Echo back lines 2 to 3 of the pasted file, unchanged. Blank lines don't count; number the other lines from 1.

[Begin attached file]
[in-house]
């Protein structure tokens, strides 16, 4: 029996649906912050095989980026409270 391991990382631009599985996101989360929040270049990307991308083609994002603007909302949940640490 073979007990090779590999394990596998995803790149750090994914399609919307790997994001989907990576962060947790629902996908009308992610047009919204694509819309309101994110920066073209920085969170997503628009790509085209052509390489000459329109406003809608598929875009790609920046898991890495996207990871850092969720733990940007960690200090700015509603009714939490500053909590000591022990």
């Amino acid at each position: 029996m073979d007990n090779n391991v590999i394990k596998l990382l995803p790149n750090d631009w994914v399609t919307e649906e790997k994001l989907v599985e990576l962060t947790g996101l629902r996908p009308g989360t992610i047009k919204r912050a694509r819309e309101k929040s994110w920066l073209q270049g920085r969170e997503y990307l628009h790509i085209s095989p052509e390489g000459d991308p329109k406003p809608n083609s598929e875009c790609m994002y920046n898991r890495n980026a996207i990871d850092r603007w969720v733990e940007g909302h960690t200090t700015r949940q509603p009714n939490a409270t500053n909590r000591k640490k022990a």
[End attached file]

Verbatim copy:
């Protein structure tokens, strides 16, 4: 029996649906912050095989980026409270 391991990382631009599985996101989360929040270049990307991308083609994002603007909302949940640490 073979007990090779590999394990596998995803790149750090994914399609919307790997994001989907990576962060947790629902996908009308992610047009919204694509819309309101994110920066073209920085969170997503628009790509085209052509390489000459329109406003809608598929875009790609920046898991890495996207990871850092969720733990940007960690200090700015509603009714939490500053909590000591022990």
């Amino acid at each position: 029996m073979d007990n090779n391991v590999i394990k596998l990382l995803p790149n750090d631009w994914v399609t919307e649906e790997k994001l989907v599985e990576l962060t947790g996101l629902r996908p009308g989360t992610i047009k919204r912050a694509r819309e309101k929040s994110w920066l073209q270049g920085r969170e997503y990307l628009h790509i085209s095989p052509e390489g000459d991308p329109k406003p809608n083609s598929e875009c790609m994002y920046n898991r890495n980026a996207i990871d850092r603007w969720v733990e940007g909302h960690t200090t700015r949940q509603p009714n939490a409270t500053n909590r000591k640490k022990a």